There are hundreds and hundreds of laws concerning the holiday of Pesach and not a small number of customs that vary from community to community. The following are a number of customs that are, on the whole, lesser-known. It is always interesting to learn of different customs and to enrich one’s knowledge of different practices observed by different people in the Jewish religion.
- In Yemen, there was a custom to use the Lulav, Aravot and Hadassim (three of the four species used on the festival of Sukkot that occurs six months before the festival of Pesach) as fuel for the oven when baking Shmura Matzah (a special type of Matzah, the unleavened bread eaten on Pesach, that is carefully watched from the minute it is harvested until it is baked to make sure that it doesn’t come in to contact with any moisture). Additionally, Jews from Morocco, Syria and Baghdad would use the Lulav for both burning the leavened bread (as is customary before the start of the Pesach festival) and for baking Matzah.
- Hassidic Jews and Moroccan Jews wear a kittel at Seder night. A Kittel is a white robe that serves as a burial shroud for male Jews. There are a number of reasons given for this custom but on the simplest level, white is a symbol of joy at a time of festivals and weddings.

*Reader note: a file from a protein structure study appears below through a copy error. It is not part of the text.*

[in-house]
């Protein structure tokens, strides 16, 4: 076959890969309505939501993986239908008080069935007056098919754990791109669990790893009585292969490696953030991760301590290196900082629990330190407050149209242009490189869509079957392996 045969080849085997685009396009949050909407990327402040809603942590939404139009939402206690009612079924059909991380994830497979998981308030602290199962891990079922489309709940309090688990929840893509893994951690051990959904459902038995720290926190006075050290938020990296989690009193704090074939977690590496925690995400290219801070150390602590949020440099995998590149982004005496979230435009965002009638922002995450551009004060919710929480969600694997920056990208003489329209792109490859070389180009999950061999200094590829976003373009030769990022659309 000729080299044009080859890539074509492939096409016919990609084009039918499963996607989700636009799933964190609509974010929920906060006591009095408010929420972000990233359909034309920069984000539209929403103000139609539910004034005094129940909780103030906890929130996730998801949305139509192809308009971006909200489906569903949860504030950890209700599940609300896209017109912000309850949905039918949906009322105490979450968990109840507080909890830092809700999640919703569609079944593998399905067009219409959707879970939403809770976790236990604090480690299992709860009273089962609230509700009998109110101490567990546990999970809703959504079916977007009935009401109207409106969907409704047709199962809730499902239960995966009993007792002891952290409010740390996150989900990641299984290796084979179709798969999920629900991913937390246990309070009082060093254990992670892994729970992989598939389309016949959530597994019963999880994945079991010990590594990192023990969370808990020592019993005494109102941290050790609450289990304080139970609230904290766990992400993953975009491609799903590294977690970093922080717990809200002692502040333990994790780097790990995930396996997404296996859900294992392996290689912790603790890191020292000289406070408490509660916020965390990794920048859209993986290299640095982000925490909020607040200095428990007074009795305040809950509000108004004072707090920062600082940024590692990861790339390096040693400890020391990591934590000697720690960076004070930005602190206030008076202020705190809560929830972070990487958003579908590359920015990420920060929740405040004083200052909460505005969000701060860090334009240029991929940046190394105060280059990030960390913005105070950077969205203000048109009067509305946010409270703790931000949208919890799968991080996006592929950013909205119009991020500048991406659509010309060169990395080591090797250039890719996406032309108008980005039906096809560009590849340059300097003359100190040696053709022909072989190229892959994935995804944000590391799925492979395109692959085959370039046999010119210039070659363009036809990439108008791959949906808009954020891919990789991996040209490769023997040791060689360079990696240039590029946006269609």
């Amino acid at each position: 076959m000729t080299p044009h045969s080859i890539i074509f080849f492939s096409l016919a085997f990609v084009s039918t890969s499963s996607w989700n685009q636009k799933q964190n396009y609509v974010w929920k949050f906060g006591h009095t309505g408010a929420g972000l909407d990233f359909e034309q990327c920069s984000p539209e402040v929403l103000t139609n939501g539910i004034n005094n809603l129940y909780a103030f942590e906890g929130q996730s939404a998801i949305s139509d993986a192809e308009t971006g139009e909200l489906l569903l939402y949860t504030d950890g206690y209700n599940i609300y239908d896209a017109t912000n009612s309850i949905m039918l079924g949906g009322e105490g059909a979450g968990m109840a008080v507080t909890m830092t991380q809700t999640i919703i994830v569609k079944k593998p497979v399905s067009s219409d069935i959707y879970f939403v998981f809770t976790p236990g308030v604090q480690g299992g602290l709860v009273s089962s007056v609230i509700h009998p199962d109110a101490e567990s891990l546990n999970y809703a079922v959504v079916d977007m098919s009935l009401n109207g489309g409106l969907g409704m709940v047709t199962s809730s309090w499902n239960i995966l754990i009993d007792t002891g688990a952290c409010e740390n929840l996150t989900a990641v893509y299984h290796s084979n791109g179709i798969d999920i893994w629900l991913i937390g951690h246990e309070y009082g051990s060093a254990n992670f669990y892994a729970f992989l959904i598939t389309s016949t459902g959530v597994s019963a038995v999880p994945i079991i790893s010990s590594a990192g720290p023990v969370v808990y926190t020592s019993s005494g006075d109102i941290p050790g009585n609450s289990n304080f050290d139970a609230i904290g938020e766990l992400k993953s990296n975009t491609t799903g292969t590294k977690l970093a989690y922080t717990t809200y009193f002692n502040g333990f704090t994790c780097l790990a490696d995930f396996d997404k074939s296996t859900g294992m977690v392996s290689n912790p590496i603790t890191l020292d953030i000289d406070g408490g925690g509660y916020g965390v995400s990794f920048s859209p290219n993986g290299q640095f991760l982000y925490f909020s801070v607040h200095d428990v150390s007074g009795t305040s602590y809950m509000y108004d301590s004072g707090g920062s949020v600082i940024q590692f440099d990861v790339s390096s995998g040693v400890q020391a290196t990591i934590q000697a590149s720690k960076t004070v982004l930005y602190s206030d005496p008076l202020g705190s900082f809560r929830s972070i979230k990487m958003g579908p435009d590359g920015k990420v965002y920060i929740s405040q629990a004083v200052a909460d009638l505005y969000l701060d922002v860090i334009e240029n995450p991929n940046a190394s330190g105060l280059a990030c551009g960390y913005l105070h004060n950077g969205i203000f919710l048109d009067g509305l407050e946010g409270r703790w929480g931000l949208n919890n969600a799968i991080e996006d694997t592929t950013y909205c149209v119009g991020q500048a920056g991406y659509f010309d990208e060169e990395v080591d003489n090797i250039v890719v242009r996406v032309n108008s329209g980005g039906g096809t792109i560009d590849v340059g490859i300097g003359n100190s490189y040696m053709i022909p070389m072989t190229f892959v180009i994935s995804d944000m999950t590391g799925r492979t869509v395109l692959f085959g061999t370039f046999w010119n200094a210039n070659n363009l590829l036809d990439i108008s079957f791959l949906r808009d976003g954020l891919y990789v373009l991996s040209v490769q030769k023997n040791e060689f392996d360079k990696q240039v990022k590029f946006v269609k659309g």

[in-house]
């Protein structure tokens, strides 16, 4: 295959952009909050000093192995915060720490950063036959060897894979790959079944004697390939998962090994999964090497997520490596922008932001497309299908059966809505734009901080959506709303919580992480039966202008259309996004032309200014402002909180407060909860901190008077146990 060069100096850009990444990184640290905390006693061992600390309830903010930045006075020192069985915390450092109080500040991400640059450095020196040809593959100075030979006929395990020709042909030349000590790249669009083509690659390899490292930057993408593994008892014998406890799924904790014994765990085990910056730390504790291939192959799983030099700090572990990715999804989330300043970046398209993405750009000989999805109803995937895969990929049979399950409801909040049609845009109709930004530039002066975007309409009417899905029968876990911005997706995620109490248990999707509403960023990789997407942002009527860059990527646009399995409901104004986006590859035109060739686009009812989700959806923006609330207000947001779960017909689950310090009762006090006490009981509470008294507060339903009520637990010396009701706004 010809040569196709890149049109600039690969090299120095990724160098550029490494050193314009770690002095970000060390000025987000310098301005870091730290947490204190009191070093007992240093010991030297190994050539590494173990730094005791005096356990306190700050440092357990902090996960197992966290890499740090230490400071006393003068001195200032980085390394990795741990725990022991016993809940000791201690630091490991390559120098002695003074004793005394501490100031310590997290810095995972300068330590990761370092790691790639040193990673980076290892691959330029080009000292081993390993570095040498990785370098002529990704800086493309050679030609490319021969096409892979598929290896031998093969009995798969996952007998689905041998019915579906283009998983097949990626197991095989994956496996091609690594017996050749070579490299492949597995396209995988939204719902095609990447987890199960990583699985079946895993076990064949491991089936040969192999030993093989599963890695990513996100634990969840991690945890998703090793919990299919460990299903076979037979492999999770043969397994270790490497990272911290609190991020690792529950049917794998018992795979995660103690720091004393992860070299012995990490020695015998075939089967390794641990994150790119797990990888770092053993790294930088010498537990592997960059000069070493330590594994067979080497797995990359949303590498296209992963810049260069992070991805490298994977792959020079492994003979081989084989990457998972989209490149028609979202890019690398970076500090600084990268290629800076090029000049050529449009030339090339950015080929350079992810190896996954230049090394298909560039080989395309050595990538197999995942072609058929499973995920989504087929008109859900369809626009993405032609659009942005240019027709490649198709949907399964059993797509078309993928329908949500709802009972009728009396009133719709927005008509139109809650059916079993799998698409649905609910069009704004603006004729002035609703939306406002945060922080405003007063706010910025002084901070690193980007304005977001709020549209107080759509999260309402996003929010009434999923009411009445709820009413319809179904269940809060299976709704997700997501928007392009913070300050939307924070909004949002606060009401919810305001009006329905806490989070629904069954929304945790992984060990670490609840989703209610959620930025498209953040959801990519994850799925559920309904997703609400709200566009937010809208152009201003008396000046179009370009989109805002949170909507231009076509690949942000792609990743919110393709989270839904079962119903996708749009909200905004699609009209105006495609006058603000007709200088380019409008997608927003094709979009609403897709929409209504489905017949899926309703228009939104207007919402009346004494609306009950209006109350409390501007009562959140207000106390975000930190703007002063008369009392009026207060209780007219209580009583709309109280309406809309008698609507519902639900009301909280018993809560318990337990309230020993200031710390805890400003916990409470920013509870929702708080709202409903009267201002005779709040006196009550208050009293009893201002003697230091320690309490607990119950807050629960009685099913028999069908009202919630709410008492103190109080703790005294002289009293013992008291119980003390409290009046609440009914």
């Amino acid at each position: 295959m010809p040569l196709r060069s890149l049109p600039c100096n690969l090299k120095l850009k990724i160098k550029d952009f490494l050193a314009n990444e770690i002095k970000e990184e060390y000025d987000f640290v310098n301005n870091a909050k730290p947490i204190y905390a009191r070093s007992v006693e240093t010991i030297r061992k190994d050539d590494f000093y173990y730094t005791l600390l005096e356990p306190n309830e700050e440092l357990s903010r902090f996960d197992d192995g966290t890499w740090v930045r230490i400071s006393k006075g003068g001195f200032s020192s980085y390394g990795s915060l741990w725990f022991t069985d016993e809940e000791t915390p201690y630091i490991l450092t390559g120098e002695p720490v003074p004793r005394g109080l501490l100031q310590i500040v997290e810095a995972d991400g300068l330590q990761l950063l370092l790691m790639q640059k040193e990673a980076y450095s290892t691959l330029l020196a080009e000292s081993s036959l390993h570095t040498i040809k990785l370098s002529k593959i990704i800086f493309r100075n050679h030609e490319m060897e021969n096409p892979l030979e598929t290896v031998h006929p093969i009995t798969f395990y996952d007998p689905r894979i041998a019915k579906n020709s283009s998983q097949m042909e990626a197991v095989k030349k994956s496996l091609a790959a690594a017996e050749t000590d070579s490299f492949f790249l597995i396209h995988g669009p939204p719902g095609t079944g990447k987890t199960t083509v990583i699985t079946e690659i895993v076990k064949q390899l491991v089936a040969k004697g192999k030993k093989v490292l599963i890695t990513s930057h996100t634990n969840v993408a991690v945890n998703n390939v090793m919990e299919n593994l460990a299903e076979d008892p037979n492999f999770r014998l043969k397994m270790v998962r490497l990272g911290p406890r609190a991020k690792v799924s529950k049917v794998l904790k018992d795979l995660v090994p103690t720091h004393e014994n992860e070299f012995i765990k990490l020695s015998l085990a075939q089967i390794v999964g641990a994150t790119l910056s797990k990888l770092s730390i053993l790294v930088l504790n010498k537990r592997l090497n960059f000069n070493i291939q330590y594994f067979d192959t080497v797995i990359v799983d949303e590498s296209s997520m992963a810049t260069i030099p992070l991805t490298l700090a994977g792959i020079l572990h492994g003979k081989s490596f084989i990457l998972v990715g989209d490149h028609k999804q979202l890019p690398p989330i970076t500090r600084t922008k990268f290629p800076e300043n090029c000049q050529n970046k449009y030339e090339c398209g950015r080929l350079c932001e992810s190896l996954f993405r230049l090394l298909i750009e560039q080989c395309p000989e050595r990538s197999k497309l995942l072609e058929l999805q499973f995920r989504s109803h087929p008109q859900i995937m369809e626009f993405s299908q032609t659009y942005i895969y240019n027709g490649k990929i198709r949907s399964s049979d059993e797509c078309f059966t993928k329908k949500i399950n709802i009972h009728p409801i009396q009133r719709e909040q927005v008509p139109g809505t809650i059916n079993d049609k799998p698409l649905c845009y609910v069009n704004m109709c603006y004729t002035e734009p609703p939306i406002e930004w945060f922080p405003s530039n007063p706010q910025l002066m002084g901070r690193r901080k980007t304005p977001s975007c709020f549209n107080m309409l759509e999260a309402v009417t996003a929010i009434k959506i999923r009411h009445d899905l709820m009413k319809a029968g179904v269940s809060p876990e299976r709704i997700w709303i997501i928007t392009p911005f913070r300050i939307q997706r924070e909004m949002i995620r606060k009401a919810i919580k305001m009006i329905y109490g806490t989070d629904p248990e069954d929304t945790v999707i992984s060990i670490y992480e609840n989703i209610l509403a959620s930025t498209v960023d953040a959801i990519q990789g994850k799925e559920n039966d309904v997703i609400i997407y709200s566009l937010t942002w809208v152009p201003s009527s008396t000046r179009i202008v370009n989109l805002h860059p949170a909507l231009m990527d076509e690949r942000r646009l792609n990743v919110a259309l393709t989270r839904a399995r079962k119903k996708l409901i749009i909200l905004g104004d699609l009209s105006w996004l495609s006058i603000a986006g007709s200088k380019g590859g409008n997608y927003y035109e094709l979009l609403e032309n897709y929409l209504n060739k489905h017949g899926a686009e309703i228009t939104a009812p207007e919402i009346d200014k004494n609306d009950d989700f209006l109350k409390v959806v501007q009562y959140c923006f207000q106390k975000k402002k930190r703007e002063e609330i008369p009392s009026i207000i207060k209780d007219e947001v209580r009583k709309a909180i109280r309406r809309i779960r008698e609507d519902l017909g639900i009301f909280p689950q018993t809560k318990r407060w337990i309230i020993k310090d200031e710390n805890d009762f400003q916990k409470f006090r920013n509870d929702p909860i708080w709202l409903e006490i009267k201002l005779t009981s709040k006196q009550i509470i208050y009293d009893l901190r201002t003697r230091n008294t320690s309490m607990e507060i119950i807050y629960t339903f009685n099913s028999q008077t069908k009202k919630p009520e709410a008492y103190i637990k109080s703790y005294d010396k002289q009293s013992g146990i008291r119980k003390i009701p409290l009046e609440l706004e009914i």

- Hungarian Jews would decorate their Seder tables with gold and silver. The explanation given for this custom is that this is in remembrance of the gold and silver that the Israelites received from the Egyptians on leaving Egypt.
- Yemenite Jews would often leave their doors open on Seder night as they believed that the redemption would come on that night and they left the door open so as to allow them to exit swiftly in order to greet the Messiah.
- Libyan and Tunisian Jews would not allow strangers into their houses on the first two days of Pesach. There are different explanations provided for this custom. One explanation is that this custom originates from times when the Jewish people would observe Pesach in secret and would therefore not allow strangers to enter their houses out of fear that informers would enter and spy on them. On the other hand, there are those who say that this custom was due to the fact that the Paschal lamb was to be eaten only by those who joined a specific paschal group.